Exactly How This School is Helping its 37,000 Students Save on The Cost of College


This is the latest in a series of stories about how colleges across the country are innovating the way they deliver course materials to their students. Read two related stories here and here.


A Career Built in Bookstores

“I know a lot about the college bookstore world,” says Jason Lorgan. “I’ve basically grown up in it.”

For the last 24 years (Jason’s whole career, save the first two years after college), he has worked in a bookstore on a college campus.

Today, he manages the bookstore at the University of California, Davis—between Sacramento and San Francisco.

“I’m responsible for making sure the bookstore offers superior products at superior prices—to all 37,000 of our students,” Jason says.

A Tricky Problem to Solve

There is one question that has followed Jason throughout his career: “What is the best way to deliver course materials to students?”

He hears it from students, faculty, and administrators, as well as bookstore managers across the country.

Across the board, Jason says, stakeholders agree that the “old way” of visiting a campus bookstore in person to buy a traditional textbook is both inconvenient and expensive for students.


Across the board, Jason says, stakeholders agree that the “old way” of visiting a campus bookstore in person to buy a traditional textbook is both inconvenient and expensive for students.


Four years ago, after a conversation with other bookstore managers, each reporting declining sales, Jason started thinking through the question in a new way.

“When students arrive on campus, they have access to a lot of services by default,” Jason says.

“They have a dorm room assigned to them, a roommate, and a meal plan. The only thing they don’t have before classes start each quarter is the one thing that is most necessary for academic success: their course materials.”

“That didn’t make any sense to me,” Jason says.

“So I decided to do something about it.”

Less than a year later, UC-Davis launched a pilot program called “Inclusive Access.”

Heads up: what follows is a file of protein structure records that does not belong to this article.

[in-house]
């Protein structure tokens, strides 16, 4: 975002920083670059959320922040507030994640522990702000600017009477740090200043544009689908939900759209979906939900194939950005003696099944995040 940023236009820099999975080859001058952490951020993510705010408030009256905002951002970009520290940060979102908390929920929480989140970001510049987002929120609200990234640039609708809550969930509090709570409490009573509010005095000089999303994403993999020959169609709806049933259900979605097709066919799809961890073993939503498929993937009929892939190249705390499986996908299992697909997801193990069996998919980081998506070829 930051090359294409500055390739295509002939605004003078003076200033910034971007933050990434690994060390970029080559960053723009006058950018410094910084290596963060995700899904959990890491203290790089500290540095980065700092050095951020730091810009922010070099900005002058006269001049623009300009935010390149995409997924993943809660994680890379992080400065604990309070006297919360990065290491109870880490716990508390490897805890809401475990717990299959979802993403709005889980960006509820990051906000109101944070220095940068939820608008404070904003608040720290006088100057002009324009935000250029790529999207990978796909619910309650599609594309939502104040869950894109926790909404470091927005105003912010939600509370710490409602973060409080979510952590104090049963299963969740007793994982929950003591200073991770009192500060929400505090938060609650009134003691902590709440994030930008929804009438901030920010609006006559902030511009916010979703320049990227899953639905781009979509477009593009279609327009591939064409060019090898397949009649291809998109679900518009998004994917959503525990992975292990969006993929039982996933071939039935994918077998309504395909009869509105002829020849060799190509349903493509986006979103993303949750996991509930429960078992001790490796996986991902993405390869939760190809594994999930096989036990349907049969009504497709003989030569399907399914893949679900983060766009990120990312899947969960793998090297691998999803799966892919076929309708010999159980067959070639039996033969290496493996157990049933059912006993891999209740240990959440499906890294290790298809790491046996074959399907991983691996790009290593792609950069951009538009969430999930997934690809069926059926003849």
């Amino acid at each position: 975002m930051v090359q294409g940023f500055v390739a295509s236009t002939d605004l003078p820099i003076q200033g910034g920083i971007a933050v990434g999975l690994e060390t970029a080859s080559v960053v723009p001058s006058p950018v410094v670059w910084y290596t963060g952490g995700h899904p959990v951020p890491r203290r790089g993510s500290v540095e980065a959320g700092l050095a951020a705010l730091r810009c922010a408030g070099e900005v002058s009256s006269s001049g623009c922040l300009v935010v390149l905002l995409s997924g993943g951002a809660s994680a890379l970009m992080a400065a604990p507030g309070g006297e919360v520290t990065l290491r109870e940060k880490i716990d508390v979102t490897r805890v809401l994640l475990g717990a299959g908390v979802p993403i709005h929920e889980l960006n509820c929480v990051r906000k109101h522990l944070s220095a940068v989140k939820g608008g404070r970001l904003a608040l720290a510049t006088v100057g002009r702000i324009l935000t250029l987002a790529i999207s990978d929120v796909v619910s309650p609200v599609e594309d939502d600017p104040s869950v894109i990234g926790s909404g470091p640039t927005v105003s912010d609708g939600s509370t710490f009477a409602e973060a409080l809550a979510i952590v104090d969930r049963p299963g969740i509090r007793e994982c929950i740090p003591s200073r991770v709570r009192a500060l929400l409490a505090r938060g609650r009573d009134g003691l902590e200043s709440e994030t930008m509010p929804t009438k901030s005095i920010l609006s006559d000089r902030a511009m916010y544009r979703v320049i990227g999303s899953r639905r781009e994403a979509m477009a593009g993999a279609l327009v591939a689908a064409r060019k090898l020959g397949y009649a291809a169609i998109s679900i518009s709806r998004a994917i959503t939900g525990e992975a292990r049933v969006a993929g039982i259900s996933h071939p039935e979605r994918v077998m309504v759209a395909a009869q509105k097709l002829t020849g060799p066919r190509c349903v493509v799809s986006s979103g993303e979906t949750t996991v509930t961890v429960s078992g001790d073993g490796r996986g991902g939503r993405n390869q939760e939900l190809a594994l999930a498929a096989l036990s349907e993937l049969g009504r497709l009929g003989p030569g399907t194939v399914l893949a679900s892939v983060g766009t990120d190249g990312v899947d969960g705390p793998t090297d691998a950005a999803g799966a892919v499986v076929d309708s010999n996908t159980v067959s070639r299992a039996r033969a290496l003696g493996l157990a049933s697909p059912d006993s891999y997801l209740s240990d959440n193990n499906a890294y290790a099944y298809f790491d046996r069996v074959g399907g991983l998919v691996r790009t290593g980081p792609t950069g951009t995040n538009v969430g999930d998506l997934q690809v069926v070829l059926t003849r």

“For the first time, we were delivering course materials to students digitally,” Jason says, “and delivering them before classes began.”

Pilot Program Success

When the “Inclusive Access” pilot launched, Jason says approximately 3,000 students across 10 courses received their course materials digitally.

It’s a simple and straightforward process.

One to two weeks before classes begin, students enrolled in those 10 courses received an email, letting them know their course materials are available in a digital format.


One to two weeks before classes begin, students enrolled
in those 10 courses received an email, letting them know
their course materials are available in a digital format.


At the bottom of the email, Jason explains, is the price of the digital course materials, as well as a link at which they can be downloaded.

Additionally, students are informed that they have 10 days to opt out of the program, if they prefer.

                            A sample message a student enrolled in an “Inclusive Access” would receive from the University.

“Savings vary by publisher, but across the board, digital materials cost students much less than traditional textbooks.”

“It’s a big reason why, we think, the vast majority of students choose to opt into ‘Inclusive Access,’” Jason says.

Great Growth and Rave Reviews

Jason says the Inclusive Access has grown rapidly since its launch in 2014.

This quarter, approximately 17,000 students are enrolled in at least one course that uses digital content administered through the “Inclusive Access” program, he says.

“It’s growing, and it’s getting rave reviews from both students and professors,” Jason says.

Recently, Jason says, he discussed the program’s particular value for schools like UC-Davis that run on the quarter system with a professor.

“Our terms are half as long as those at most schools,” he says. “Waiting two or three weeks for students to get their textbooks is far from ideal.”

Jason says the professor agreed.

“She said to me, ‘This program allows me to start teaching in earnest on the very first day of class. In my 20-year career, I’ve never been able to do that.”


“She said to me, ‘This program allows me to start teaching
in earnest on the very first day of class. In my 20-year career,
I’ve never been able to do that.”